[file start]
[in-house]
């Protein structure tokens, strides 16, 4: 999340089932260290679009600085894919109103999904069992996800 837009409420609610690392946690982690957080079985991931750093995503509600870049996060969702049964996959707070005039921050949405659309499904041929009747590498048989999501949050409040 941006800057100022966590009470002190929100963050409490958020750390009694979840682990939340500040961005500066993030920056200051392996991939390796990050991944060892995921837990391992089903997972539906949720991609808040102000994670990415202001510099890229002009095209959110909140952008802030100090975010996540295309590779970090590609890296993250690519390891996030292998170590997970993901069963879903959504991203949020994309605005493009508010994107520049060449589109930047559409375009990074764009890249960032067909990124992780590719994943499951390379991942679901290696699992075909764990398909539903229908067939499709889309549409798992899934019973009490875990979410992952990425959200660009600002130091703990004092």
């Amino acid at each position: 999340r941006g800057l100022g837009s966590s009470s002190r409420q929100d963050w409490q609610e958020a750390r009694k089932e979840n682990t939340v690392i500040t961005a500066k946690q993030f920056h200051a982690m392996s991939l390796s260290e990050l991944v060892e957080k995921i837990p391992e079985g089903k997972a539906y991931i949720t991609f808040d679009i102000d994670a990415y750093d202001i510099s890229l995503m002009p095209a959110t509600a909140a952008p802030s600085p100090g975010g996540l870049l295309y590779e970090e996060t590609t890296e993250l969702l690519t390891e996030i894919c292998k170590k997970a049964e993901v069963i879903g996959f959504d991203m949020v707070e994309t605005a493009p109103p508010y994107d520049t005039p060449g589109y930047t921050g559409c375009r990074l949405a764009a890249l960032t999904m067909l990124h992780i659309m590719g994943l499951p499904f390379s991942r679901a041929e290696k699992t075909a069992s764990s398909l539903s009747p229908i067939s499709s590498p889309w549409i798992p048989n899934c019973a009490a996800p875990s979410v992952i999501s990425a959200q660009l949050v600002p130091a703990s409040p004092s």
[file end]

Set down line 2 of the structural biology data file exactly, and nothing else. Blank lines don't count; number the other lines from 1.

């Protein structure tokens, strides 16, 4: 999340089932260290679009600085894919109103999904069992996800 837009409420609610690392946690982690957080079985991931750093995503509600870049996060969702049964996959707070005039921050949405659309499904041929009747590498048989999501949050409040 941006800057100022966590009470002190929100963050409490958020750390009694979840682990939340500040961005500066993030920056200051392996991939390796990050991944060892995921837990391992089903997972539906949720991609808040102000994670990415202001510099890229002009095209959110909140952008802030100090975010996540295309590779970090590609890296993250690519390891996030292998170590997970993901069963879903959504991203949020994309605005493009508010994107520049060449589109930047559409375009990074764009890249960032067909990124992780590719994943499951390379991942679901290696699992075909764990398909539903229908067939499709889309549409798992899934019973009490875990979410992952990425959200660009600002130091703990004092």